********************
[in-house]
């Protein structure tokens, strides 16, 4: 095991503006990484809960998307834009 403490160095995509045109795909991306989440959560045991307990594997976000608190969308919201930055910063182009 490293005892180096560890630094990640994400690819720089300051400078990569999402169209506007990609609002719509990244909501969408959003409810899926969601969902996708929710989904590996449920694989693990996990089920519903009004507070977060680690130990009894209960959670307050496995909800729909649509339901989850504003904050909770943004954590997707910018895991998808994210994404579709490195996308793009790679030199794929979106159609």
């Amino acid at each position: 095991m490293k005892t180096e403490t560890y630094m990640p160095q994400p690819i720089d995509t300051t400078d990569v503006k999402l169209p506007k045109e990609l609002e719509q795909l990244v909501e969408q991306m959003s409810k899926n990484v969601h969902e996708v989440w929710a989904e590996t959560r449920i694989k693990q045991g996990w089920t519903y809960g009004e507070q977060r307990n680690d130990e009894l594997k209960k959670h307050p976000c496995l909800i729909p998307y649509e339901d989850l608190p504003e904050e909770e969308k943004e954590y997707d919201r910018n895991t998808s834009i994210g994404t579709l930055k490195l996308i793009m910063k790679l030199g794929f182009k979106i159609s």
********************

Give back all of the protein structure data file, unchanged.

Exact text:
[in-house]
């Protein structure tokens, strides 16, 4: 095991503006990484809960998307834009 403490160095995509045109795909991306989440959560045991307990594997976000608190969308919201930055910063182009 490293005892180096560890630094990640994400690819720089300051400078990569999402169209506007990609609002719509990244909501969408959003409810899926969601969902996708929710989904590996449920694989693990996990089920519903009004507070977060680690130990009894209960959670307050496995909800729909649509339901989850504003904050909770943004954590997707910018895991998808994210994404579709490195996308793009790679030199794929979106159609």
């Amino acid at each position: 095991m490293k005892t180096e403490t560890y630094m990640p160095q994400p690819i720089d995509t300051t400078d990569v503006k999402l169209p506007k045109e990609l609002e719509q795909l990244v909501e969408q991306m959003s409810k899926n990484v969601h969902e996708v989440w929710a989904e590996t959560r449920i694989k693990q045991g996990w089920t519903y809960g009004e507070q977060r307990n680690d130990e009894l594997k209960k959670h307050p976000c496995l909800i729909p998307y649509e339901d989850l608190p504003e904050e909770e969308k943004e954590y997707d919201r910018n895991t998808s834009i994210g994404t579709l930055k490195l996308i793009m910063k790679l030199g794929f182009k979106i159609s």